It’s been a big year for gay athletes.
Not just the tabloid headlines associated with high profile sports personalities coming out as gay or bisexual, but because of globally focused international events, like the Sochi Winter Olympics and this week’s Commonwealth Games, both drawing attention to the appalling human right records of many participating countries.
By now you know that out of the 54 commonwealth nations, only 13 of them don’t criminalize homosexuality. So if you’re asking why there are relatively few openly gay people competing, then ask no more. The simple answer is safety. Why would you come out in a global spotlight if back home you’ll get persecuted, regardless of the medal you’re wearing when you get off the plane?
It’s also why we’re crushing massively on John Barrowman lately.
We were all there for Tom Daley’s big splash.
Michael Sam’s groundbreaking statement made headlines across the world.
Ian Thorpe’s Parky interview is still causing debate.
Robbie Rogers, Rhyian Anderson-Morley, John Fennell, Gavin Studner, Alexandre Cohalan, Anthony Villarreal, Liam Huffman, Jason Collins, Brittney Griner, Conner Mertens, LeQuan Chapman, Holden Richards, Nick Jesse, Chandelr Whitney, Drew Davis, Scott Cooper, Mikey Drougas, Meleana Shim, Darren Young to name but a few all shared courageous moments as well known sporting personalities taking that giant public leap out of the closet.
For some, it will never be as simple as deciding to make THAT announcement.
A couple of weeks ago we learned of Thierry Essamba an internationally competitive runner in the 110-meter hurdles, who was suspended from the Cameroonian track squad because of rumours about his alleged homosexuality, ending his dream to compete in the 2014 Commonwealth Game. This is someone who is only thought of as gay by a few people, and his career has effectively ended.
I came out when I was relatively young. The only person that got upset was my brother, because I told him last.
Ian Thorpe’s announcement last week got me thinking about how lucky I was when I was 16.
It also got me thinking about how terrifying it would be come out as gay if your every passion in life was entrenched in a community synonymous with straight bravado, locker room humour and testosterone by the gallon.
And I’m not the only one.
Ben Cohen’s StandUp Foundation not only works to end bullying in schools, but in sports too.
We asked Ben for his thoughts on recent events:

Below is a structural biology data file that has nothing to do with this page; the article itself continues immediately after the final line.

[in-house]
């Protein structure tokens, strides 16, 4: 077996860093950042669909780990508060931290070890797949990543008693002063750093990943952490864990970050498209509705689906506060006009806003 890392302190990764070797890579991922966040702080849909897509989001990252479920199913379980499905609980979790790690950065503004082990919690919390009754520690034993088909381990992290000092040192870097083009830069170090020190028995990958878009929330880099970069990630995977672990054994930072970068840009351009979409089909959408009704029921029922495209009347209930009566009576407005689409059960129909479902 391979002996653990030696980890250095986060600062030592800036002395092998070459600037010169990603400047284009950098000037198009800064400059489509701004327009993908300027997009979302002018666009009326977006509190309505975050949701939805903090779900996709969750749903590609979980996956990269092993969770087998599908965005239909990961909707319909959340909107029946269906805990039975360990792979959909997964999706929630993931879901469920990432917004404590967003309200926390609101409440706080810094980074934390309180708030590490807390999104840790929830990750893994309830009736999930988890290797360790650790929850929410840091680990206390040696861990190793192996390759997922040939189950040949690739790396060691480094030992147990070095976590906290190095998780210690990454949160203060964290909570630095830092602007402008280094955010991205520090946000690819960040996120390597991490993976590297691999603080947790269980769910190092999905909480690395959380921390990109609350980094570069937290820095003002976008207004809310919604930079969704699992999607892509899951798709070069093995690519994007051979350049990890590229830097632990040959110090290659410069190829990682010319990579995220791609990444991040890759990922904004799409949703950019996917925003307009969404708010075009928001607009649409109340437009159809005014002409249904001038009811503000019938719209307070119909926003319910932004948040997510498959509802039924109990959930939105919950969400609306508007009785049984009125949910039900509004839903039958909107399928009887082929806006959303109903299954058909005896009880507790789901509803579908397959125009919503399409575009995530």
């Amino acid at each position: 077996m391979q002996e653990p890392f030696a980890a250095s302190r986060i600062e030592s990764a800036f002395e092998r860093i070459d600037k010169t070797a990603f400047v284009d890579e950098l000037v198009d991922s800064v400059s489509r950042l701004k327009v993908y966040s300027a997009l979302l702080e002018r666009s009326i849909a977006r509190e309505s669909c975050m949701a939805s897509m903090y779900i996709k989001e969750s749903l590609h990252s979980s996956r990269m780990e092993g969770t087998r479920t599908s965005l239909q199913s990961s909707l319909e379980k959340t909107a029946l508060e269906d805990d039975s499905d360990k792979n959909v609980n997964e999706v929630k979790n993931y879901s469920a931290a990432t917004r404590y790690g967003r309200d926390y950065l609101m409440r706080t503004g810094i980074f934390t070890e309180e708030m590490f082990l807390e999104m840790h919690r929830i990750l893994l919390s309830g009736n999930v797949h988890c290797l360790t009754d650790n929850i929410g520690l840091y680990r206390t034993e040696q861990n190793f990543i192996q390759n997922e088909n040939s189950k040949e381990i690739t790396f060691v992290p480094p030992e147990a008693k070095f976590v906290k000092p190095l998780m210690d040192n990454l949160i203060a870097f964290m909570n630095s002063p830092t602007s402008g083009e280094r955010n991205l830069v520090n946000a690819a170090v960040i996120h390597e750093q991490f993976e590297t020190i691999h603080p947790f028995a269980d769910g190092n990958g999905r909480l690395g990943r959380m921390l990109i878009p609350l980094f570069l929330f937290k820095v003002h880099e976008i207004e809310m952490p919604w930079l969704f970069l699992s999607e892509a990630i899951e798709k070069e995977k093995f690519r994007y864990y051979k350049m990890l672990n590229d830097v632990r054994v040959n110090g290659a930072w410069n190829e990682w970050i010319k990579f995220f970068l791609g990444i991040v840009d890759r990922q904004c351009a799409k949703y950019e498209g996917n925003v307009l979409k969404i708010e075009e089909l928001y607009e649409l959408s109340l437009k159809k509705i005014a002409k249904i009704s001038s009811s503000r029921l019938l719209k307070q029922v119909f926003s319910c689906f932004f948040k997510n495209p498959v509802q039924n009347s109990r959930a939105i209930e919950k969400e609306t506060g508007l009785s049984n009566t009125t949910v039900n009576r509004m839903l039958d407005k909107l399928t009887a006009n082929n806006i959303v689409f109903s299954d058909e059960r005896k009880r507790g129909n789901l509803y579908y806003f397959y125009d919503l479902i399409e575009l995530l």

“Coming out can be very challenging, especially in the sporting environment. Unfortunately, at this time, those who do so are taking a risk. We at the StandUp Foundation want to help to create an environment where people don’t have to gather up all their strength and courage just to be who they are.
Those who come out are very brave and it would be great if we all could be supporting, understanding and kind.
Bullying, including homophobic bullying, causes deep scars and pain. Raising awareness of the long term negative effects of bullying educates and increases understanding, which can only be a good thing.”
And raising awareness is what we at LGBTicons are all about.
They say that art imitates life. Or is it the other way around?
Either way, a quick glimpse at this year’s Edinburgh Festival Fringe website finds no less than 10 brand new shows all dealing with the issue of coming out – many looking at coming out in sport.
Odd Shaped Balls is a new one-man show by Richard D Sheridan exploring the perceived culture of homophobia in sports through the experiences of a rising star in professional rugby. Drawing on Welsh rugby hero’s Gareth Thomas’s story, the show looks at how the culture of male sports and pressure from fans and the press can intimidate sport stars to live a lie.
Away From Home takes different inspiration, and is told from the point of view of Kyle, who is comfortable with his life as an escort until he is hired by a premiership footballer and finds himself falling in love.
Much further from fiction and the first of two verbatim pieces Sochi 2014 explores the homophobia, persecution and human rights issues surrounding this year’s Olympics.
Dubbed London’s first rapid response theatre production, the play uses actual testimony from a wide spectrum of key players in the Russian gay rights debate, depicting heart wrenching tales of rejection, horrendous fears of being outed and optimistic dreams of a tolerant Russia.
‘I always say if you can’t convince them, confuse them!’ X and Y is a new second verbatim play. It follows the journey of Natalie, a Glaswegian transgendered woman, from the 1986 Commonwealth Games in Edinburgh to Glasgow 2014. Her story is compared to the experiences of other LGBT individuals in some of the other 41 Commonwealth countries where homosexuality is still illegal.
Internationally acclaimed and fearlessly inventive Belarus Free Theatre’s first degree research from Africa, Asia, Europe and America, in areas where to be different is often comparable to a criminal act, merry christmas, Ms Meadows draws on real life stories to create what promises to be an original and arresting piece of theatre.
Ans it’s not just in Edinburgh. This work will travel, and others are developing creative responses across the globe.
So no matter where you are, there’s plenty of stuff going on to encourage the debate. We’ll visit some of our favourite US companies next week, but right now for us, it’s all about the biggest arts festival on the planet!